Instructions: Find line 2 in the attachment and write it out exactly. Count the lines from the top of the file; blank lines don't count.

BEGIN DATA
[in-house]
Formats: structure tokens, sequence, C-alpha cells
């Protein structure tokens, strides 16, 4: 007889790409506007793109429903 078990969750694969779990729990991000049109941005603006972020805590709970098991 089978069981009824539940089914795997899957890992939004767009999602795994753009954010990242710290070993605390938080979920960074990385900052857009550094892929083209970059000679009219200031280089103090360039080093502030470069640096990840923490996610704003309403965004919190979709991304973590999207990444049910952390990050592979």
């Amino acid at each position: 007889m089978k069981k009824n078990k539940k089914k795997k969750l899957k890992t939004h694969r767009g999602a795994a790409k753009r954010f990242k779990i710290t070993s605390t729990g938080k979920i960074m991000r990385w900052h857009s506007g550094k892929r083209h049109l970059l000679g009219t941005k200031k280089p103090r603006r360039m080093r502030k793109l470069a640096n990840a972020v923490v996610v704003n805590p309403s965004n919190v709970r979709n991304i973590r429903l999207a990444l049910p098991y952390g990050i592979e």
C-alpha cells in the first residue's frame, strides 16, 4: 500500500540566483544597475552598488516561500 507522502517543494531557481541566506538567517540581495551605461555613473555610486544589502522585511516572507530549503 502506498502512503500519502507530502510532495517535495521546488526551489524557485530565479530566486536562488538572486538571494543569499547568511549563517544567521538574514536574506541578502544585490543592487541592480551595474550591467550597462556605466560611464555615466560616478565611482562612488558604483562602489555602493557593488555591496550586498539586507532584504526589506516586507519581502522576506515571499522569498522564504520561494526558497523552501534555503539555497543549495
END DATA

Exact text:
Formats: structure tokens, sequence, C-alpha cells